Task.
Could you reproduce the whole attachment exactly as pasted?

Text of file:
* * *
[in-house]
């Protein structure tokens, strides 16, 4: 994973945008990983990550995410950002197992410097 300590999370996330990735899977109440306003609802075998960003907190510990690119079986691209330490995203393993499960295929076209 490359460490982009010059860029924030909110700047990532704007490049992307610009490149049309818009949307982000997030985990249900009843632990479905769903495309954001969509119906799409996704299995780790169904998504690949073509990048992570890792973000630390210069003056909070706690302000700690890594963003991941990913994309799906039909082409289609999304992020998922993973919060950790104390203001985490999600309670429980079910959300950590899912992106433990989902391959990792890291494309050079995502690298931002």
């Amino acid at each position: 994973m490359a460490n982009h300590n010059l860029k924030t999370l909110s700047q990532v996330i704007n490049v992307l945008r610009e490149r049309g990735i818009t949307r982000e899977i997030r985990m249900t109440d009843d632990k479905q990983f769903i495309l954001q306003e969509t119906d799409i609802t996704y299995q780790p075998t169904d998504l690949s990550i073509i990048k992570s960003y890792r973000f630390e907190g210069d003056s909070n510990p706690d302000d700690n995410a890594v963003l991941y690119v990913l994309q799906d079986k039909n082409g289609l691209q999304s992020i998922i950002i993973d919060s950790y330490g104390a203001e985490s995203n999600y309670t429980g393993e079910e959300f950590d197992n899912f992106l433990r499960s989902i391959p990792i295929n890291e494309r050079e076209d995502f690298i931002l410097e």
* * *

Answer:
[in-house]
């Protein structure tokens, strides 16, 4: 994973945008990983990550995410950002197992410097 300590999370996330990735899977109440306003609802075998960003907190510990690119079986691209330490995203393993499960295929076209 490359460490982009010059860029924030909110700047990532704007490049992307610009490149049309818009949307982000997030985990249900009843632990479905769903495309954001969509119906799409996704299995780790169904998504690949073509990048992570890792973000630390210069003056909070706690302000700690890594963003991941990913994309799906039909082409289609999304992020998922993973919060950790104390203001985490999600309670429980079910959300950590899912992106433990989902391959990792890291494309050079995502690298931002």
């Amino acid at each position: 994973m490359a460490n982009h300590n010059l860029k924030t999370l909110s700047q990532v996330i704007n490049v992307l945008r610009e490149r049309g990735i818009t949307r982000e899977i997030r985990m249900t109440d009843d632990k479905q990983f769903i495309l954001q306003e969509t119906d799409i609802t996704y299995q780790p075998t169904d998504l690949s990550i073509i990048k992570s960003y890792r973000f630390e907190g210069d003056s909070n510990p706690d302000d700690n995410a890594v963003l991941y690119v990913l994309q799906d079986k039909n082409g289609l691209q999304s992020i998922i950002i993973d919060s950790y330490g104390a203001e985490s995203n999600y309670t429980g393993e079910e959300f950590d197992n899912f992106l433990r499960s989902i391959p990792i295929n890291e494309r050079e076209d995502f690298i931002l410097e």